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Latter-day Saint Volunteers Join National 9/11 Day of Service

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On Saturday, September 9, 2023, thousands of volunteers from The Church of Jesus Christ of Latter-day Saints throughout Utah joined with many other organizations in support of the National 9/11 Day of Service and Remembrance, also known as Patriot Day or 9/11 Day.

“We are deeply grateful to the tens of thousands of volunteers who participated in the 9/11 Day of Service,” said Elder Kevin W. Pearson, a General Authority Seventy and president of the Utah Area. “Your collective efforts to beautify our neighborhoods are awe-inspiring.”

An estimated 30 million people from many walks of life provide religious, humanitarian and community service across the United States, as they serve their neighbors and strengthen individual communities. 

In Utah, more than 60,000 people of all ages participated in over 300 service and cleanup projects. Volunteer service opportunities were provided to cities, counties, schools, the homeless, refugees, children and those struggling with food insecurity.

“From cleaning parks to providing service and gathering needed donations, we express our thanks to one and all involved in this year’s 9/11 Day of Service,” said Elder Pearson. 

More than 400 volunteers from the community gathered at the Jordan River Parkway in West Jordan to clear trash and debris.

Volunteers set a goal to make 1,400 toy cars for Christmas or other holidays at the Tiny Tim’s Toy Factory in West Jordan. The cars are shipped all over the world to developing nations.

The toy factory has been making cars since 1996, and the nonprofit organization hopes to produce 1.5 million cars by the end of next year.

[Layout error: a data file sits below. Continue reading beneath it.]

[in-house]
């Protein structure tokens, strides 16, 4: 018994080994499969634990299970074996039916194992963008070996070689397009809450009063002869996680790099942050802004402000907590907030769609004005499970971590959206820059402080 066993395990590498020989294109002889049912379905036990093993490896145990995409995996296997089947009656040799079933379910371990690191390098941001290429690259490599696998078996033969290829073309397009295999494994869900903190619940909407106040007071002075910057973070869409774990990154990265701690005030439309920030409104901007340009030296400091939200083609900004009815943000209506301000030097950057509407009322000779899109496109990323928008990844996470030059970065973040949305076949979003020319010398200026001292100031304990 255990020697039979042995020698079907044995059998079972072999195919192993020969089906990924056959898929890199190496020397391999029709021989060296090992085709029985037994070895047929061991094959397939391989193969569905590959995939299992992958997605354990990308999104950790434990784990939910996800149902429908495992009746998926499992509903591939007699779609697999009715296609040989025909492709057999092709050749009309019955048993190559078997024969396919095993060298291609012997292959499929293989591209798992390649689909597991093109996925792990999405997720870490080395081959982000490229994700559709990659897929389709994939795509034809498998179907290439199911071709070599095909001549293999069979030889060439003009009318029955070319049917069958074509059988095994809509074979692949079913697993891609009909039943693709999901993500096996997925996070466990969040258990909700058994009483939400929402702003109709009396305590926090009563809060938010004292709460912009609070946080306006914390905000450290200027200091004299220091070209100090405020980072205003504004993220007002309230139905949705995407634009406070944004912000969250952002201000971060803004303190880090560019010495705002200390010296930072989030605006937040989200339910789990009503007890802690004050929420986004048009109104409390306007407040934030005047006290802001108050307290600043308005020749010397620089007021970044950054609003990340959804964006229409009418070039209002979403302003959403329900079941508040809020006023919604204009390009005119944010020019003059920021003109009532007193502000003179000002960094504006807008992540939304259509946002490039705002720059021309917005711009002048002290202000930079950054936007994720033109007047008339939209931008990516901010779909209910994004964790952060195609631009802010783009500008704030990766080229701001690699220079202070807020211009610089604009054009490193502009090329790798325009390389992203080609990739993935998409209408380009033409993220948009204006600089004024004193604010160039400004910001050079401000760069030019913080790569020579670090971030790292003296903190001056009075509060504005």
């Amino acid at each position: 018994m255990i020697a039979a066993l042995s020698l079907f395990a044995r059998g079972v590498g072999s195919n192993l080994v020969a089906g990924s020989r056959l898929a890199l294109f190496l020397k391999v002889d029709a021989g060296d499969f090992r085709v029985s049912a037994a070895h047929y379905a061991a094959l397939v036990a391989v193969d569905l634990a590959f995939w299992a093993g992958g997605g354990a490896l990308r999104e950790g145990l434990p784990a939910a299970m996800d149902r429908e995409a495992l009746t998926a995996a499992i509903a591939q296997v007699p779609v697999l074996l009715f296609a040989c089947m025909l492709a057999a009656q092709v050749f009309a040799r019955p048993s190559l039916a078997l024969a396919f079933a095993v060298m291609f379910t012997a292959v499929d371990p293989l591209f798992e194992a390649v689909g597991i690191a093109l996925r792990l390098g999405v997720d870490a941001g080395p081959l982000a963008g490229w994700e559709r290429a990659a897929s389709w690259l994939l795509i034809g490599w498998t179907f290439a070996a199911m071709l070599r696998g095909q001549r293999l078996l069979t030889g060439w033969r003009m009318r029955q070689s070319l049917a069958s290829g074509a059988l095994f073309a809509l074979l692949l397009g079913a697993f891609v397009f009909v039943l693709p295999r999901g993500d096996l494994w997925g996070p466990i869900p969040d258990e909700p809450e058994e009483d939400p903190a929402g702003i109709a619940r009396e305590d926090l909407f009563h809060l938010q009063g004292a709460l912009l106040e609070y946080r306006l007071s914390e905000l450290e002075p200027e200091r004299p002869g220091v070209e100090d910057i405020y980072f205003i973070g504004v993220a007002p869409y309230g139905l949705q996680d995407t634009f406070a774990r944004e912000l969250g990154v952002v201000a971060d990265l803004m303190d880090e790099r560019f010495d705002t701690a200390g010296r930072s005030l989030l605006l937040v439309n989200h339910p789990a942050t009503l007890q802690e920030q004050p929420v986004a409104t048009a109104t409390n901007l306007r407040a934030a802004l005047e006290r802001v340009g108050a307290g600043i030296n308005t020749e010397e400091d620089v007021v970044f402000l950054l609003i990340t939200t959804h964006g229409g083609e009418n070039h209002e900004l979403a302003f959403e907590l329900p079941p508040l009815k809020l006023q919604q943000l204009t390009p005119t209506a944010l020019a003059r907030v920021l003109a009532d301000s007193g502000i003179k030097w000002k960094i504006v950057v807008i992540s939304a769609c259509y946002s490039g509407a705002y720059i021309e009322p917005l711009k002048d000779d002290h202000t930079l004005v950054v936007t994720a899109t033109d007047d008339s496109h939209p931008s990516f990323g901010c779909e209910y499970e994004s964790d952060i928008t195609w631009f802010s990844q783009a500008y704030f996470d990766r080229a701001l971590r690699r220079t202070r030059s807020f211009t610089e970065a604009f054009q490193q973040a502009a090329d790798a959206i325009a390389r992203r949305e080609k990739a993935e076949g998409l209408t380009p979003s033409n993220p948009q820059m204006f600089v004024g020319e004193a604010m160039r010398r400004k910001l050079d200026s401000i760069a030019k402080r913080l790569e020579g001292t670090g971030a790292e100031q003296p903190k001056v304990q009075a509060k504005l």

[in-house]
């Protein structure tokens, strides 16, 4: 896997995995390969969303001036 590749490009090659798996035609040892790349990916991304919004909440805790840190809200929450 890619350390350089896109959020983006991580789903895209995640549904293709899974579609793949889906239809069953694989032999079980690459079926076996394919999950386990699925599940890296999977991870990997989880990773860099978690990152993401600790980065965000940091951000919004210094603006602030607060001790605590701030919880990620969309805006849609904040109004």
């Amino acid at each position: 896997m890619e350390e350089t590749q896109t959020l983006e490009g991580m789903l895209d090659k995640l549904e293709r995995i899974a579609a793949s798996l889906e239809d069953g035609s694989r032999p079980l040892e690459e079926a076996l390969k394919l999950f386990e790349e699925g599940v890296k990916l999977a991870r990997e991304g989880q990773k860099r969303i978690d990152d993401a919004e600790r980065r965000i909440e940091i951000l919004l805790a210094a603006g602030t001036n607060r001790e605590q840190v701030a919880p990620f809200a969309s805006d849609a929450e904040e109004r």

Volunteers in Centerville were busy making quilts at 20 quilting stations for teen centers and refugee centers in northern Utah. 

“This was an impressive army of individuals who came to work on an ambitious project, destined for high school teen centers,” said Curtis Bennett, an area director for JustServe. 

Another project included making hygiene kits through the Granite Education Foundation in South Jordan. Volunteers assembled 15,000 hygiene kits for teen girls in schools. 

“Selfless and compassionate service can unite people from all walks of life and bring light, hope and happiness to those burdened by fear, sickness, hardship and sadness,” Elder Pearson added. “Thank you for making a difference.” 

This day of remembrance began in 2002 to provide opportunities for people to serve in various capacities nationwide. Today, the National 9/11 Day is Patriot Day and a National Day of Service and Remembrance.

Local service projects in communities can be found by searching justserve.org.

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